Construction is booming in Greater Victoria with some of the region’s biggest developments back on track after the 2009 recession slowed things down.
The five-stage Travino in Royal Oak is nearly complete, the third tower at 20-acre Bayview Place, Encore, was sold out in 2018 and the next tower, a seniors residence, is now on the way. Hammers are swinging at Dockside Green (not to overlook the new Johnson Street bridge) and work began this month on the 25-storey Hudson Place One tower that will stand over Herald Street. And speaking of the Johnson Street bridge, the Janion’s Airbnb guests will have the best view around for the bridge’s March 31 inauguration.
Same goes in Saanich, where the eight-storey, 39-unit Lyra and 53-unit Otto condos are well on their way to be completed in 2018, opposite each other on McKenzie Avenue at Christmas Hill. And yet, despite all the forward momentum a group of the region’s most anticipated developments continue to stand out as delayed.
Aragon’s Trio project in Cordova Bay
With the recent neighbourhood outcry over residential Cordova Bay projects, Vancouver-based developer Aragon can expect a testy response when it eventually brings its latest proposal for the 385-unit condo project to the community. Then again, Saanich council approved the new three-building Cordova Bay Plaza replacement in spite of a vocal community backlash.
Currently, the old Trio gravel site is assessed at more than $9 million. Aragon initially proposed a development in 2015 with more than 400 suites but scaled it back to 385 due to public pressure. Aragon spokesperson Luke Ramsay said this month that enviromental assessments are still ongoing and that he hopes to bring a newly revised draft plan to the community soon.
In the meantime, Cordova Bay residents are awaiting the return of the four-storey Doumac Avenue condo proposal to Saanich council. The project at 986 and 990 Doumac was rejected by council in October. It is directly across the street from the newly approved four-storey Cordova Bay plaza replacement.
Royal Oak Golf Course
Two former golf courses are in limbo at the moment as Glen Meadows in North Saanich was reportedly sold in December. However, despite an uncertain future and a past that includes a foiled 2014 attempt to rezone and develop Glen Meadows as both residential and parkland, the golf course continues to operate.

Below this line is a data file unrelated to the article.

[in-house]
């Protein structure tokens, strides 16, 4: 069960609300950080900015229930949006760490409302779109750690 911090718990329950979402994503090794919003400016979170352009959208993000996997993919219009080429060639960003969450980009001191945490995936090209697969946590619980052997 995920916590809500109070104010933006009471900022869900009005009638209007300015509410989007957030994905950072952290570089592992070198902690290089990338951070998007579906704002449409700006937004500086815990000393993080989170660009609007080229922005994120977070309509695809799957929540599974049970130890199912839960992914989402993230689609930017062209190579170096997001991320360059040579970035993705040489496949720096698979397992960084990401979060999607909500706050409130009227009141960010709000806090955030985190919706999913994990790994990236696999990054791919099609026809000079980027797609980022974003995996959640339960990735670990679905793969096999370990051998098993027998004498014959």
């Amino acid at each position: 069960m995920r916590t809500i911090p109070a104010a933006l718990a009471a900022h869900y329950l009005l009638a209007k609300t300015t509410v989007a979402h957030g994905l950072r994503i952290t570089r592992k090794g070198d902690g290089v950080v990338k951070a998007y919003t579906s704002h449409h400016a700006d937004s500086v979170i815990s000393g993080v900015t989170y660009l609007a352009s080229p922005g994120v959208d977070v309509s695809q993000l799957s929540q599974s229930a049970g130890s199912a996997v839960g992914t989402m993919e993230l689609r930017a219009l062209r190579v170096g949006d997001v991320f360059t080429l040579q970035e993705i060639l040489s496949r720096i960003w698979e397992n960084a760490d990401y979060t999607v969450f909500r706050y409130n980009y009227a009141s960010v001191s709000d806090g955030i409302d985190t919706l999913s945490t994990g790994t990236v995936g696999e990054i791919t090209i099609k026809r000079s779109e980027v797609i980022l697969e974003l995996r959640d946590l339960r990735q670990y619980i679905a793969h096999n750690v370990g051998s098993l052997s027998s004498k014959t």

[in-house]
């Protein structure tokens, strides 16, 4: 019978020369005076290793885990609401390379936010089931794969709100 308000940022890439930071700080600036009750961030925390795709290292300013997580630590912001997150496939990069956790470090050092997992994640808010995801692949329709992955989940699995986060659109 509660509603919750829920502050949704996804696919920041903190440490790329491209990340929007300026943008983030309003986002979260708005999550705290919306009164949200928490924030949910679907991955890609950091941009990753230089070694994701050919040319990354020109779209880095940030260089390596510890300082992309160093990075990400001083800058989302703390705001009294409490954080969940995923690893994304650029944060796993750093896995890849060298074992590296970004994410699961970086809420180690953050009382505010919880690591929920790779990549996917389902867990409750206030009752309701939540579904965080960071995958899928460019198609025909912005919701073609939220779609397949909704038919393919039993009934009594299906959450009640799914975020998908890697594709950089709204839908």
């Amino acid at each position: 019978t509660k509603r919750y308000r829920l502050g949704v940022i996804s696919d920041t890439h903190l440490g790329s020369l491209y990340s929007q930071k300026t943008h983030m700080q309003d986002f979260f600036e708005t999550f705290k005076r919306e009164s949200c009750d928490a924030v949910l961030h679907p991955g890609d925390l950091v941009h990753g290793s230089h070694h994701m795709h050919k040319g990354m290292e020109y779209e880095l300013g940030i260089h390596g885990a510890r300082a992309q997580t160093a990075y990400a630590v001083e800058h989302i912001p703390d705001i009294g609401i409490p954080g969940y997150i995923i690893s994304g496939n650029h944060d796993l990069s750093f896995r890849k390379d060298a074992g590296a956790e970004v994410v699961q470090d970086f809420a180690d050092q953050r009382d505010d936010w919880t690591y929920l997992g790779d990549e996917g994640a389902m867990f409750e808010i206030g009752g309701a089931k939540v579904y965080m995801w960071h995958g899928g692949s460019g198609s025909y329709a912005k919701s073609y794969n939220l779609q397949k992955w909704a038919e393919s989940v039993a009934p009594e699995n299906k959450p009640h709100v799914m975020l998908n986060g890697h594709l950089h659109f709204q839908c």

Not so for Royal Oak Golf Course. The once-popular course is nestled between the Pat Bay Highway and Beaver Lake Park and is lined with homes. The course closed for business in 2016, a casualty of the sport’s decline in popularity.
In 2017 a group of three parties purchased the overgrown, derelict Royal Oak Golf Course land for $3.5 million. Like Glen Meadows, most of the Royal Oak Golf Course property falls in the Agricultural Land Reserve. There are some who doubt that the ALC, which is under new pressures to protect potentially productive lands, will release the former golf course from its ALR designation.
Neighbours have been approached through a couple of town hall meetings about the future of the land, though no plans have been publically announced as of yet.
Loblaw’s vacant lot at Mayfair Lanes
Built in 1963 and torn down prematurely in 2006 by Loblaw Companies, the 10-pin Mayfair Lanes bowling alley was a popular venue. Right to the end it hosted leagues, and every week teens and young adults would visit for the glow-in-the-dark, Wednesday night rock and bowl.
Loblaw’s last submitted a plan to Saanich in 2010 to redevelop the 13,670 square-metre lot at 760 Tolmie Ave. with a Real Canadian Superstore. Loblaw purchased the property in 2005.
Despite its prime location the application has been on hold and the lot has sat empty ever since.
Originally, some speculated it would be a Walmart. A new Walmart, however, reopened at the 2010-built Uptown. Then in 2016 Uptown added a Whole Foods. All this is just two blocks up Oak Street from the vacant Mayfair Lanes lot.